American | Neo-Pop
Keith Haring (American, 1958–1990), Neo-Pop and Graffiti artist, had a short but prolific career centered on a vision to unite “high art,” urban aesthetics, and public spaces, in humorous, irreverent, and poignant works. Born in Pennsylvania, Haring attended the Ivy School of Art in Pittsburgh for two years, planning to become a commercial artist. He found this path unsatisfying, and instead chose to study at the School of Visual Arts in New York City, where he met fellow artists Jean Michel Basquiat and Kenny Scharf. Haring immersed himself in the culture of the city’s streets and clubs, and in 1980 began covering the blank billboards on subway station walls with his Subway drawings in chalk. Haring’s bold public art attracted the attention of top galleries, and by the early 1980s he was painting Neo-Pop works and large murals for children. In an effort to make his art widely accessible, Haring opened the Pop Shop in 1986 in downtown New York, selling commercial items adorned with his art. Haring combined cartoon imagery with graffiti, hip-hop, and urban aesthetics, frequently depicting animals, figures, commercial icons, sexual imagery, and childlike motifs in pieces both playful and apprehensive.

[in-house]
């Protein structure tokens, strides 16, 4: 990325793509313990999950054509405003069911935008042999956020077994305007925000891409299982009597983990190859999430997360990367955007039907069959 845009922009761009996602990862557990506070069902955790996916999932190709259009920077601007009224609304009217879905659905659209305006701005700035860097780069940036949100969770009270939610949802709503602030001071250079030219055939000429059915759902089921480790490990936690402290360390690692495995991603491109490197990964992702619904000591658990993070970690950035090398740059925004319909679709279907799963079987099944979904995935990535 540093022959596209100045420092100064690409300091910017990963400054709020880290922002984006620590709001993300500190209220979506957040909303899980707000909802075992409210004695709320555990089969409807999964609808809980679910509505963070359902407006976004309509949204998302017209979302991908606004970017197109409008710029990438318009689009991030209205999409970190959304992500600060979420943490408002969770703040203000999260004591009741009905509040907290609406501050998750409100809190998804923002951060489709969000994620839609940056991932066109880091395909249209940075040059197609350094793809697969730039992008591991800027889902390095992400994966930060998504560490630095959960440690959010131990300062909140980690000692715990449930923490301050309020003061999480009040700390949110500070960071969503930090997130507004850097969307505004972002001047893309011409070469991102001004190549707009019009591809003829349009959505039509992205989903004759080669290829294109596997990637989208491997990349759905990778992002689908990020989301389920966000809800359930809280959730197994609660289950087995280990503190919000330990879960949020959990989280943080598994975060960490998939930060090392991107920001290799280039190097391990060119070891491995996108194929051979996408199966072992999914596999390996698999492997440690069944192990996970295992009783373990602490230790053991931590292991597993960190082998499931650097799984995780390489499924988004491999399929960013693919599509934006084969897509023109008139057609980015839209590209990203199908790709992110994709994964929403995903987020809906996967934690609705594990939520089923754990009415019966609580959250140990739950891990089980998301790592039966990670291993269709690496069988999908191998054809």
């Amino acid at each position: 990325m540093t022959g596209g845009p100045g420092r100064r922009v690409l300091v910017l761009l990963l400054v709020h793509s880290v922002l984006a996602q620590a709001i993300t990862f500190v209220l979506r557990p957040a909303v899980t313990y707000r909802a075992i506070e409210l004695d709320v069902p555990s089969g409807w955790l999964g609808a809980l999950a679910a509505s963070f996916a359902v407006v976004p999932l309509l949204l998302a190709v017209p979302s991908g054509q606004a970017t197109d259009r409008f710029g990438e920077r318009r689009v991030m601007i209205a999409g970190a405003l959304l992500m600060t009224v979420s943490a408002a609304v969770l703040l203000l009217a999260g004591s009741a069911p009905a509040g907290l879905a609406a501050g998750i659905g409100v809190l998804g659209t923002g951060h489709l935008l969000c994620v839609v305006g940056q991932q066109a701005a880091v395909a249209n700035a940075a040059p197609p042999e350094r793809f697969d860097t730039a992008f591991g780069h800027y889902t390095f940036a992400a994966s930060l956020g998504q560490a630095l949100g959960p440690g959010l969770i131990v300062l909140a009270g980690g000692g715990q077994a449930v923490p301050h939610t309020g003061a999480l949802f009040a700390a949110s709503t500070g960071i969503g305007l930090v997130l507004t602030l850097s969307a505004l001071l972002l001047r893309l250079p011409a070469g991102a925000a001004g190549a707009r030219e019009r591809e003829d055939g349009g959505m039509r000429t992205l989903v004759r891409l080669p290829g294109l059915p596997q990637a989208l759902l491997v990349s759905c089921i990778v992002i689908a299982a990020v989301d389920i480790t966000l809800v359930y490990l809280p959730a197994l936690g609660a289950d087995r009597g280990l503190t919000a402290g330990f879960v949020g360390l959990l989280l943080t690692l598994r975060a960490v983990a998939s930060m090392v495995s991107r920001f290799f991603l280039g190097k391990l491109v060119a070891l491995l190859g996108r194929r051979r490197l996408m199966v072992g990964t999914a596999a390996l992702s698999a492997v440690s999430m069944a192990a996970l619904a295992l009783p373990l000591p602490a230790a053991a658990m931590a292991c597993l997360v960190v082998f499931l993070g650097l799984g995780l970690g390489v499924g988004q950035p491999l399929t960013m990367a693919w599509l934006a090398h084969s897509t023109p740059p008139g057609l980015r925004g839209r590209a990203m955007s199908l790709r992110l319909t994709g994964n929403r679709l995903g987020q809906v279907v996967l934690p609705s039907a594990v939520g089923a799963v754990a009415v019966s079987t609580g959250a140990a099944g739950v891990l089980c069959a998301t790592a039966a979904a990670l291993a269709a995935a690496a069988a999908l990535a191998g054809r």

Diagnosed with HIV/AIDS in 1988, Haring’s prodigious career was brief, and he died of AIDS-related complications on February 16, 1990 at the age of 31. Before his death, Haring established the Keith Haring Foundation, a non-profit committed to raising awareness of the illness through art programing and community outreach. The artist’s mural Crack is Wack (1986), can still be seen today on a retaining wall along FDR Drive in Manhattan. Haring’s works can be found in the collections of The Museum of Modern Art in New York, the Los Angeles County Museum of Art, the Art Institute of Chicago, and the Smithsonian American Art Museum in Washington, D.C.